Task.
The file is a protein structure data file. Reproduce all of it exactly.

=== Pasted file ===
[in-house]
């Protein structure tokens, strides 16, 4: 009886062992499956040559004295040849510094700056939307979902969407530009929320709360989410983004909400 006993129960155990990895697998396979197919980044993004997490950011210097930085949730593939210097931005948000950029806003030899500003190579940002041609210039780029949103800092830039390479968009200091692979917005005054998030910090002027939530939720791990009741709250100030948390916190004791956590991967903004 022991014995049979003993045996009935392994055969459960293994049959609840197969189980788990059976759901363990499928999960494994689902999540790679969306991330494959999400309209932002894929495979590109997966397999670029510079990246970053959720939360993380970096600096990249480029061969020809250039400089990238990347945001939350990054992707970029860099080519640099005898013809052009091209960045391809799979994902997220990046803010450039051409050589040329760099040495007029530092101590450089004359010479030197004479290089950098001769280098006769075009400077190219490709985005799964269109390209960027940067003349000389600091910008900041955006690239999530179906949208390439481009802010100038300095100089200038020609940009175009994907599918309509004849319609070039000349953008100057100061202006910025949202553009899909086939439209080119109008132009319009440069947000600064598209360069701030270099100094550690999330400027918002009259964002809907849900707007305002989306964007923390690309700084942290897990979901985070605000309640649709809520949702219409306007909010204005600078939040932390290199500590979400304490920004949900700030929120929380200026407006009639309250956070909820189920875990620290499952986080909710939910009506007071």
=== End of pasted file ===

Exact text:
[in-house]
């Protein structure tokens, strides 16, 4: 009886062992499956040559004295040849510094700056939307979902969407530009929320709360989410983004909400 006993129960155990990895697998396979197919980044993004997490950011210097930085949730593939210097931005948000950029806003030899500003190579940002041609210039780029949103800092830039390479968009200091692979917005005054998030910090002027939530939720791990009741709250100030948390916190004791956590991967903004 022991014995049979003993045996009935392994055969459960293994049959609840197969189980788990059976759901363990499928999960494994689902999540790679969306991330494959999400309209932002894929495979590109997966397999670029510079990246970053959720939360993380970096600096990249480029061969020809250039400089990238990347945001939350990054992707970029860099080519640099005898013809052009091209960045391809799979994902997220990046803010450039051409050589040329760099040495007029530092101590450089004359010479030197004479290089950098001769280098006769075009400077190219490709985005799964269109390209960027940067003349000389600091910008900041955006690239999530179906949208390439481009802010100038300095100089200038020609940009175009994907599918309509004849319609070039000349953008100057100061202006910025949202553009899909086939439209080119109008132009319009440069947000600064598209360069701030270099100094550690999330400027918002009259964002809907849900707007305002989306964007923390690309700084942290897990979901985070605000309640649709809520949702219409306007909010204005600078939040932390290199500590979400304490920004949900700030929120929380200026407006009639309250956070909820189920875990620290499952986080909710939910009506007071």